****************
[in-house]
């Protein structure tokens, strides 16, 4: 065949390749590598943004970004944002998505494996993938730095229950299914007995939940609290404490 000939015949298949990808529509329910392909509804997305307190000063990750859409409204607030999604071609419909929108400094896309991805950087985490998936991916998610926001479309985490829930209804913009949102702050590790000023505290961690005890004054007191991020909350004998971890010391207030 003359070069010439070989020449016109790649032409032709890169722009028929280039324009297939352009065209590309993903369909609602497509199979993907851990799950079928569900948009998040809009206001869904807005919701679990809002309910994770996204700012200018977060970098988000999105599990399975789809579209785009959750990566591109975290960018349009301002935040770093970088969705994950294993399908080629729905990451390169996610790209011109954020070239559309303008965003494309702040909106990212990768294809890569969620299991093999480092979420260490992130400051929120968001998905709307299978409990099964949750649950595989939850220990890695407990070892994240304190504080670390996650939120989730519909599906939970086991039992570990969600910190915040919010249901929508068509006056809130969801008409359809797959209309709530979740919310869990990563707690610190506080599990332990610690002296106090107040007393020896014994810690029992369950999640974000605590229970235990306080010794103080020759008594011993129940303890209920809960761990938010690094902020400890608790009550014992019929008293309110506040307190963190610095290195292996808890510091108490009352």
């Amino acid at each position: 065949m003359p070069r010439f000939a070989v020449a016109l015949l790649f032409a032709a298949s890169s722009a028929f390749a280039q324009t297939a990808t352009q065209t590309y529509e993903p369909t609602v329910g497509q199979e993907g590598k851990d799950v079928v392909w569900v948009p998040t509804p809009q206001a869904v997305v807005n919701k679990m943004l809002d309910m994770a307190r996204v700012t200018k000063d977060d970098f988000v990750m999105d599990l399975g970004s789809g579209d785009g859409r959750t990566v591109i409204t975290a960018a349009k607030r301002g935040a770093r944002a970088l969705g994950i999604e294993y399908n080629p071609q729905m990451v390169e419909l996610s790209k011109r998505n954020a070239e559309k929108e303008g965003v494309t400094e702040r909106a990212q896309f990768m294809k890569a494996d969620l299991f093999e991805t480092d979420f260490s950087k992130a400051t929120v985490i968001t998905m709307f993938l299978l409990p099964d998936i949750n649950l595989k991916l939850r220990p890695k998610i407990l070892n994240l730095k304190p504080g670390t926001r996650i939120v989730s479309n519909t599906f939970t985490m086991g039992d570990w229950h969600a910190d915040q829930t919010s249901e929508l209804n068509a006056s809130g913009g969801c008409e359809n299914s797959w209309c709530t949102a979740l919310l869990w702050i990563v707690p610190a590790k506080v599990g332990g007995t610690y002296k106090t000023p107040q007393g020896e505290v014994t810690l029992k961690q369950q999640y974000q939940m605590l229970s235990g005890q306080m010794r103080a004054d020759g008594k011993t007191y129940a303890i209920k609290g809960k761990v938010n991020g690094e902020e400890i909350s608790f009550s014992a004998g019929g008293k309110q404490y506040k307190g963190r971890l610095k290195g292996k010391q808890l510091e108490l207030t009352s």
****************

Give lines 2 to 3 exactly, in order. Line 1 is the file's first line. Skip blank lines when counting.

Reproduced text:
């Protein structure tokens, strides 16, 4: 065949390749590598943004970004944002998505494996993938730095229950299914007995939940609290404490 000939015949298949990808529509329910392909509804997305307190000063990750859409409204607030999604071609419909929108400094896309991805950087985490998936991916998610926001479309985490829930209804913009949102702050590790000023505290961690005890004054007191991020909350004998971890010391207030 003359070069010439070989020449016109790649032409032709890169722009028929280039324009297939352009065209590309993903369909609602497509199979993907851990799950079928569900948009998040809009206001869904807005919701679990809002309910994770996204700012200018977060970098988000999105599990399975789809579209785009959750990566591109975290960018349009301002935040770093970088969705994950294993399908080629729905990451390169996610790209011109954020070239559309303008965003494309702040909106990212990768294809890569969620299991093999480092979420260490992130400051929120968001998905709307299978409990099964949750649950595989939850220990890695407990070892994240304190504080670390996650939120989730519909599906939970086991039992570990969600910190915040919010249901929508068509006056809130969801008409359809797959209309709530979740919310869990990563707690610190506080599990332990610690002296106090107040007393020896014994810690029992369950999640974000605590229970235990306080010794103080020759008594011993129940303890209920809960761990938010690094902020400890608790009550014992019929008293309110506040307190963190610095290195292996808890510091108490009352």
């Amino acid at each position: 065949m003359p070069r010439f000939a070989v020449a016109l015949l790649f032409a032709a298949s890169s722009a028929f390749a280039q324009t297939a990808t352009q065209t590309y529509e993903p369909t609602v329910g497509q199979e993907g590598k851990d799950v079928v392909w569900v948009p998040t509804p809009q206001a869904v997305v807005n919701k679990m943004l809002d309910m994770a307190r996204v700012t200018k000063d977060d970098f988000v990750m999105d599990l399975g970004s789809g579209d785009g859409r959750t990566v591109i409204t975290a960018a349009k607030r301002g935040a770093r944002a970088l969705g994950i999604e294993y399908n080629p071609q729905m990451v390169e419909l996610s790209k011109r998505n954020a070239e559309k929108e303008g965003v494309t400094e702040r909106a990212q896309f990768m294809k890569a494996d969620l299991f093999e991805t480092d979420f260490s950087k992130a400051t929120v985490i968001t998905m709307f993938l299978l409990p099964d998936i949750n649950l595989k991916l939850r220990p890695k998610i407990l070892n994240l730095k304190p504080g670390t926001r996650i939120v989730s479309n519909t599906f939970t985490m086991g039992d570990w229950h969600a910190d915040q829930t919010s249901e929508l209804n068509a006056s809130g913009g969801c008409e359809n299914s797959w209309c709530t949102a979740l919310l869990w702050i990563v707690p610190a590790k506080v599990g332990g007995t610690y002296k106090t000023p107040q007393g020896e505290v014994t810690l029992k961690q369950q999640y974000q939940m605590l229970s235990g005890q306080m010794r103080a004054d020759g008594k011993t007191y129940a303890i209920k609290g809960k761990v938010n991020g690094e902020e400890i909350s608790f009550s014992a004998g019929g008293k309110q404490y506040k307190g963190r971890l610095k290195g292996k010391q808890l510091e108490l207030t009352s």